After the first round, the Warriors’ working class man came home from the factory, took off his steel toed boots and propped his aching ankles on an ottoman that bore a striking resemblance to how one would imagine JaVale McGee looks in a fetal position (I’ll never get tired of watching that dunk).
The former number one overall pick did a little bit of everything for the Warriors in round one; rebounding, scoring from the low post and providing Golden State with some much needed defense around the rim.
The latter point is the most important. Only 22.56 percent of the Nuggets shot attempts came from mid-range during the regular season. That proportion rose 27.51 percent against the Warriors, as Ty Lawson and Denver’s shooters were forced to take Bogut’s ability to block shots into account when they drove into the lane.
The Warriors will need a similar (and consistent) performance from Bogut if they have any hope of knocking out the Spurs, a team he has actually done very well against in the past.
As a member of the Milwaukee Bucks during the 2011-2012 season, Bogut played 35 minutes against the Spurs, during which time San Antonio averaged more turnovers and fewer rebounds than their per-48 minute averages. With Bogut on the floor, Tony Parker’s plus-minus fell to minus-0.5 points and Tim Duncan’s dropped to minus-1.7 points, according to NBA.com’s player comparison statistics.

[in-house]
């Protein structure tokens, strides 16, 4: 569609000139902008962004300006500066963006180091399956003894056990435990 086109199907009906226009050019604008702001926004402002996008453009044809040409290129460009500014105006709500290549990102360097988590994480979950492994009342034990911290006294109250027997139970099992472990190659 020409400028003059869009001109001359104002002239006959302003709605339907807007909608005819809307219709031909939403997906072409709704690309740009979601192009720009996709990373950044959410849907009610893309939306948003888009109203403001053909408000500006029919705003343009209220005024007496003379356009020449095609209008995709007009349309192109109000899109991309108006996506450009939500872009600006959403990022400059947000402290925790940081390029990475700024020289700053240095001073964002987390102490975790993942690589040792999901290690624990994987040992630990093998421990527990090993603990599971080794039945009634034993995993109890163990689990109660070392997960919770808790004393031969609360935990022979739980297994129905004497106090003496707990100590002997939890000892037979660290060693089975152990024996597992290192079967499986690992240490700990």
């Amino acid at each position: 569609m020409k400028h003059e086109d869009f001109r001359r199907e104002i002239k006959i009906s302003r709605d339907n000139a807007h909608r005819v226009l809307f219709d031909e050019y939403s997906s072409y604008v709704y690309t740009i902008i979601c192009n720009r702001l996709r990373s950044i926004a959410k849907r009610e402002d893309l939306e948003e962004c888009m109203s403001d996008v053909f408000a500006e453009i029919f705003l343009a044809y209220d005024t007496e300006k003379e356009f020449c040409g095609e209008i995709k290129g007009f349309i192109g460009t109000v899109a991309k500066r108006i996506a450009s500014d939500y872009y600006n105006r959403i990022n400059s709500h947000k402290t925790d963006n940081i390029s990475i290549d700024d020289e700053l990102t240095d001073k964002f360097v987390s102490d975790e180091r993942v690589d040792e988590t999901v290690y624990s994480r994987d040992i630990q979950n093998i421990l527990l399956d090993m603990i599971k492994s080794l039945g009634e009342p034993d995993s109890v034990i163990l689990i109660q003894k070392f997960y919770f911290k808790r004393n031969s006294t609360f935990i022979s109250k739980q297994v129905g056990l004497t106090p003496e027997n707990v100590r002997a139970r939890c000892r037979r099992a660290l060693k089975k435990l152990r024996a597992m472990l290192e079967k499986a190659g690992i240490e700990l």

Bogut matches up very well against Duncan. His point total, field goal attempt and field goal percentage actually improved on a per-48 minute with Duncan on the floor last season, something head coach Mark Jackson should take into consideration when he plots Golden State’s offensive scheme in round two.